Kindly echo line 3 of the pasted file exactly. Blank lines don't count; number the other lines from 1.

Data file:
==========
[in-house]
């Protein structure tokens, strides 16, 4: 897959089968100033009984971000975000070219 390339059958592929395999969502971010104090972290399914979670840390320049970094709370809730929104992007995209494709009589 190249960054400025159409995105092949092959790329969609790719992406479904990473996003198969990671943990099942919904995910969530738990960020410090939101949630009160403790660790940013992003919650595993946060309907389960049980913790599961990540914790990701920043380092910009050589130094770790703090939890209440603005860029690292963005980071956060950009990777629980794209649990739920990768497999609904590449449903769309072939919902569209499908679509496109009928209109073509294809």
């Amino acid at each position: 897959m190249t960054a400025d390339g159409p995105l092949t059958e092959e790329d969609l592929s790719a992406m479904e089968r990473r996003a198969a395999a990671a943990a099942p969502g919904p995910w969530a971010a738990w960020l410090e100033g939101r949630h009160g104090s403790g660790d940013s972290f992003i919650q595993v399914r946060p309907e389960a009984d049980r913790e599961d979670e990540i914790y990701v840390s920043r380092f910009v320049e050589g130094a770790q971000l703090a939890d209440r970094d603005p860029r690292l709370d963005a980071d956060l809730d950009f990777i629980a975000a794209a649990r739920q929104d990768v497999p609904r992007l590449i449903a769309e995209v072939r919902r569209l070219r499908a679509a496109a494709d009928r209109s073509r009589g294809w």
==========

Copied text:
């Amino acid at each position: 897959m190249t960054a400025d390339g159409p995105l092949t059958e092959e790329d969609l592929s790719a992406m479904e089968r990473r996003a198969a395999a990671a943990a099942p969502g919904p995910w969530a971010a738990w960020l410090e100033g939101r949630h009160g104090s403790g660790d940013s972290f992003i919650q595993v399914r946060p309907e389960a009984d049980r913790e599961d979670e990540i914790y990701v840390s920043r380092f910009v320049e050589g130094a770790q971000l703090a939890d209440r970094d603005p860029r690292l709370d963005a980071d956060l809730d950009f990777i629980a975000a794209a649990r739920q929104d990768v497999p609904r992007l590449i449903a769309e995209v072939r919902r569209l070219r499908a679509a496109a494709d009928r209109s073509r009589g294809w």